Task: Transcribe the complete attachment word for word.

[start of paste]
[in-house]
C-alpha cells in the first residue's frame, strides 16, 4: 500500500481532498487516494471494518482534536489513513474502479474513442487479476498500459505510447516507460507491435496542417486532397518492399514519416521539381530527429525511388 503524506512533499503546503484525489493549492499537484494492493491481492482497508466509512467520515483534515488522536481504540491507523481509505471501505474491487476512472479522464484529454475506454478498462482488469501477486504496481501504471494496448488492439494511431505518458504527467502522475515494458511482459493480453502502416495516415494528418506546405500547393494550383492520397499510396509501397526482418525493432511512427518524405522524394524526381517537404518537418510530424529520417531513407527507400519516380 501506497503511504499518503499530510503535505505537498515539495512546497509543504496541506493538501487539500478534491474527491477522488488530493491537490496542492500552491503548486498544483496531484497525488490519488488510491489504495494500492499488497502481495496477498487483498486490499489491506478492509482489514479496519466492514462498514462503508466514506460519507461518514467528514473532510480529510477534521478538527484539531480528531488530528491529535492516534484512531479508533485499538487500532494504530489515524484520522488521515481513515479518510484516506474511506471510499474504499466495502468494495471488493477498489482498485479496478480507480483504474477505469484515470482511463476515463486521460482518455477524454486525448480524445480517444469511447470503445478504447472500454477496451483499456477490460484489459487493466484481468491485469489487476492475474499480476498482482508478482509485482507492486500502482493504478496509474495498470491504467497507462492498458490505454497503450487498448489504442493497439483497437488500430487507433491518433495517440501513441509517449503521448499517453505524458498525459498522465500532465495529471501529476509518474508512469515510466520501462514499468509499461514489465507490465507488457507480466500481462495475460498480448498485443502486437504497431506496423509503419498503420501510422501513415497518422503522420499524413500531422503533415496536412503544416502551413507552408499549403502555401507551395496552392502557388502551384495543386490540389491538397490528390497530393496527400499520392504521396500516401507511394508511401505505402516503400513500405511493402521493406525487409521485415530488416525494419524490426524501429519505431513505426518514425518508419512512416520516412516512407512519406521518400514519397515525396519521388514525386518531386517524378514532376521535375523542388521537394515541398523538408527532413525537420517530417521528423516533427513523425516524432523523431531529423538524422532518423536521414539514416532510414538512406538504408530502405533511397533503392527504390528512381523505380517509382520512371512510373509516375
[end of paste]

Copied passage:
[in-house]
C-alpha cells in the first residue's frame, strides 16, 4: 500500500481532498487516494471494518482534536489513513474502479474513442487479476498500459505510447516507460507491435496542417486532397518492399514519416521539381530527429525511388 503524506512533499503546503484525489493549492499537484494492493491481492482497508466509512467520515483534515488522536481504540491507523481509505471501505474491487476512472479522464484529454475506454478498462482488469501477486504496481501504471494496448488492439494511431505518458504527467502522475515494458511482459493480453502502416495516415494528418506546405500547393494550383492520397499510396509501397526482418525493432511512427518524405522524394524526381517537404518537418510530424529520417531513407527507400519516380 501506497503511504499518503499530510503535505505537498515539495512546497509543504496541506493538501487539500478534491474527491477522488488530493491537490496542492500552491503548486498544483496531484497525488490519488488510491489504495494500492499488497502481495496477498487483498486490499489491506478492509482489514479496519466492514462498514462503508466514506460519507461518514467528514473532510480529510477534521478538527484539531480528531488530528491529535492516534484512531479508533485499538487500532494504530489515524484520522488521515481513515479518510484516506474511506471510499474504499466495502468494495471488493477498489482498485479496478480507480483504474477505469484515470482511463476515463486521460482518455477524454486525448480524445480517444469511447470503445478504447472500454477496451483499456477490460484489459487493466484481468491485469489487476492475474499480476498482482508478482509485482507492486500502482493504478496509474495498470491504467497507462492498458490505454497503450487498448489504442493497439483497437488500430487507433491518433495517440501513441509517449503521448499517453505524458498525459498522465500532465495529471501529476509518474508512469515510466520501462514499468509499461514489465507490465507488457507480466500481462495475460498480448498485443502486437504497431506496423509503419498503420501510422501513415497518422503522420499524413500531422503533415496536412503544416502551413507552408499549403502555401507551395496552392502557388502551384495543386490540389491538397490528390497530393496527400499520392504521396500516401507511394508511401505505402516503400513500405511493402521493406525487409521485415530488416525494419524490426524501429519505431513505426518514425518508419512512416520516412516512407512519406521518400514519397515525396519521388514525386518531386517524378514532376521535375523542388521537394515541398523538408527532413525537420517530417521528423516533427513523425516524432523523431531529423538524422532518423536521414539514416532510414538512406538504408530502405533511397533503392527504390528512381523505380517509382520512371512510373509516375